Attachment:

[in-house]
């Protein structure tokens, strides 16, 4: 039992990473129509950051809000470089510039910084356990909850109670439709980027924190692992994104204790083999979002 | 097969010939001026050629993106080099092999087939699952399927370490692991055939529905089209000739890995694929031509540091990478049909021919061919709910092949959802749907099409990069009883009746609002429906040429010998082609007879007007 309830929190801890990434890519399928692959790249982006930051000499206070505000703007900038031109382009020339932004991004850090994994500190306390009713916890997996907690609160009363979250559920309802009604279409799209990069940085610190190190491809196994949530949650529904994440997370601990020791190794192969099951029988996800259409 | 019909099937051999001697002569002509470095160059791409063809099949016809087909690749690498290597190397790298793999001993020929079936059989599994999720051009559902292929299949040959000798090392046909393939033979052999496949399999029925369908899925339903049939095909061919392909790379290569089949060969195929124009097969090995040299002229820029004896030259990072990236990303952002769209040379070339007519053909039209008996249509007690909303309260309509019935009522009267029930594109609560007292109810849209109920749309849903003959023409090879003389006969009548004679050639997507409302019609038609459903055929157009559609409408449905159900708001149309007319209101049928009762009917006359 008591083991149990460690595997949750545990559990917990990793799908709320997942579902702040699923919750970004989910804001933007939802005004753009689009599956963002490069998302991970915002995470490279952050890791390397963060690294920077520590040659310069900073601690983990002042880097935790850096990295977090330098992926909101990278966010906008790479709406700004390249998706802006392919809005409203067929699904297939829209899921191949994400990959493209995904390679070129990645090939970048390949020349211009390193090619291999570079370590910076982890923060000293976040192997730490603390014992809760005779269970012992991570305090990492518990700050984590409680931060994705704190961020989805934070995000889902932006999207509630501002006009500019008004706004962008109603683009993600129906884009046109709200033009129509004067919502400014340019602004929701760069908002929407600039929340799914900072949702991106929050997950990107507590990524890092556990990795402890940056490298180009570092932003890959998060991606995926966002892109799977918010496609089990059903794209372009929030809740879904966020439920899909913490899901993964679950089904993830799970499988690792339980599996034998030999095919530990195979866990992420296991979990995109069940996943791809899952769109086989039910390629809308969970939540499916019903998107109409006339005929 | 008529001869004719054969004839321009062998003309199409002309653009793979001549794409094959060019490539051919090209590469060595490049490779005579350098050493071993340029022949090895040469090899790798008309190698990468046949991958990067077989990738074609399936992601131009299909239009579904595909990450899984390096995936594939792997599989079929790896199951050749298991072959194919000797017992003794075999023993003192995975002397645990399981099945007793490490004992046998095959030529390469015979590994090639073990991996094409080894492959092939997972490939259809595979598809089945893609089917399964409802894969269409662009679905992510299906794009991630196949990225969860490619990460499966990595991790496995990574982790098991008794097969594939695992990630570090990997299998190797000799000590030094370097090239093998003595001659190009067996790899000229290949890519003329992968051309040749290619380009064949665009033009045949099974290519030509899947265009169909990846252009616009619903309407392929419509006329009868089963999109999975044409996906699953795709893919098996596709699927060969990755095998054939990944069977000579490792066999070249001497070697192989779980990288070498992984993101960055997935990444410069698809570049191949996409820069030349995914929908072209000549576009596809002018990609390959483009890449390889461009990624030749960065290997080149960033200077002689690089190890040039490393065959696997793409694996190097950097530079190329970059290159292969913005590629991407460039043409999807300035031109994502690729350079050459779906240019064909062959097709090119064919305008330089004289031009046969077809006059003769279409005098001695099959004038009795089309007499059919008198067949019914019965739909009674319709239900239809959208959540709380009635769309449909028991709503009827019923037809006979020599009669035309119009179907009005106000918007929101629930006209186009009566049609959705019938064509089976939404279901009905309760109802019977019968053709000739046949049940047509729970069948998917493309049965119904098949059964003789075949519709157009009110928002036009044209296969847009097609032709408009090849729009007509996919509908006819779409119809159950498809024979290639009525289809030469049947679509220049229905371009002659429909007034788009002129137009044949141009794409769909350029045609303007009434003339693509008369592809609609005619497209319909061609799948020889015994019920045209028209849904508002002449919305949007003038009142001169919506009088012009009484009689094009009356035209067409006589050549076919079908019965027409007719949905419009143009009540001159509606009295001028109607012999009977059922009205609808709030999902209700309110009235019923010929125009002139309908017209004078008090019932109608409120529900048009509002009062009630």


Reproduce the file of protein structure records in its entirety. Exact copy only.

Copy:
[in-house]
């Protein structure tokens, strides 16, 4: 039992990473129509950051809000470089510039910084356990909850109670439709980027924190692992994104204790083999979002 | 097969010939001026050629993106080099092999087939699952399927370490692991055939529905089209000739890995694929031509540091990478049909021919061919709910092949959802749907099409990069009883009746609002429906040429010998082609007879007007 309830929190801890990434890519399928692959790249982006930051000499206070505000703007900038031109382009020339932004991004850090994994500190306390009713916890997996907690609160009363979250559920309802009604279409799209990069940085610190190190491809196994949530949650529904994440997370601990020791190794192969099951029988996800259409 | 019909099937051999001697002569002509470095160059791409063809099949016809087909690749690498290597190397790298793999001993020929079936059989599994999720051009559902292929299949040959000798090392046909393939033979052999496949399999029925369908899925339903049939095909061919392909790379290569089949060969195929124009097969090995040299002229820029004896030259990072990236990303952002769209040379070339007519053909039209008996249509007690909303309260309509019935009522009267029930594109609560007292109810849209109920749309849903003959023409090879003389006969009548004679050639997507409302019609038609459903055929157009559609409408449905159900708001149309007319209101049928009762009917006359 008591083991149990460690595997949750545990559990917990990793799908709320997942579902702040699923919750970004989910804001933007939802005004753009689009599956963002490069998302991970915002995470490279952050890791390397963060690294920077520590040659310069900073601690983990002042880097935790850096990295977090330098992926909101990278966010906008790479709406700004390249998706802006392919809005409203067929699904297939829209899921191949994400990959493209995904390679070129990645090939970048390949020349211009390193090619291999570079370590910076982890923060000293976040192997730490603390014992809760005779269970012992991570305090990492518990700050984590409680931060994705704190961020989805934070995000889902932006999207509630501002006009500019008004706004962008109603683009993600129906884009046109709200033009129509004067919502400014340019602004929701760069908002929407600039929340799914900072949702991106929050997950990107507590990524890092556990990795402890940056490298180009570092932003890959998060991606995926966002892109799977918010496609089990059903794209372009929030809740879904966020439920899909913490899901993964679950089904993830799970499988690792339980599996034998030999095919530990195979866990992420296991979990995109069940996943791809899952769109086989039910390629809308969970939540499916019903998107109409006339005929 | 008529001869004719054969004839321009062998003309199409002309653009793979001549794409094959060019490539051919090209590469060595490049490779005579350098050493071993340029022949090895040469090899790798008309190698990468046949991958990067077989990738074609399936992601131009299909239009579904595909990450899984390096995936594939792997599989079929790896199951050749298991072959194919000797017992003794075999023993003192995975002397645990399981099945007793490490004992046998095959030529390469015979590994090639073990991996094409080894492959092939997972490939259809595979598809089945893609089917399964409802894969269409662009679905992510299906794009991630196949990225969860490619990460499966990595991790496995990574982790098991008794097969594939695992990630570090990997299998190797000799000590030094370097090239093998003595001659190009067996790899000229290949890519003329992968051309040749290619380009064949665009033009045949099974290519030509899947265009169909990846252009616009619903309407392929419509006329009868089963999109999975044409996906699953795709893919098996596709699927060969990755095998054939990944069977000579490792066999070249001497070697192989779980990288070498992984993101960055997935990444410069698809570049191949996409820069030349995914929908072209000549576009596809002018990609390959483009890449390889461009990624030749960065290997080149960033200077002689690089190890040039490393065959696997793409694996190097950097530079190329970059290159292969913005590629991407460039043409999807300035031109994502690729350079050459779906240019064909062959097709090119064919305008330089004289031009046969077809006059003769279409005098001695099959004038009795089309007499059919008198067949019914019965739909009674319709239900239809959208959540709380009635769309449909028991709503009827019923037809006979020599009669035309119009179907009005106000918007929101629930006209186009009566049609959705019938064509089976939404279901009905309760109802019977019968053709000739046949049940047509729970069948998917493309049965119904098949059964003789075949519709157009009110928002036009044209296969847009097609032709408009090849729009007509996919509908006819779409119809159950498809024979290639009525289809030469049947679509220049229905371009002659429909007034788009002129137009044949141009794409769909350029045609303007009434003339693509008369592809609609005619497209319909061609799948020889015994019920045209028209849904508002002449919305949007003038009142001169919506009088012009009484009689094009009356035209067409006589050549076919079908019965027409007719949905419009143009009540001159509606009295001028109607012999009977059922009205609808709030999902209700309110009235019923010929125009002139309908017209004078008090019932109608409120529900048009509002009062009630």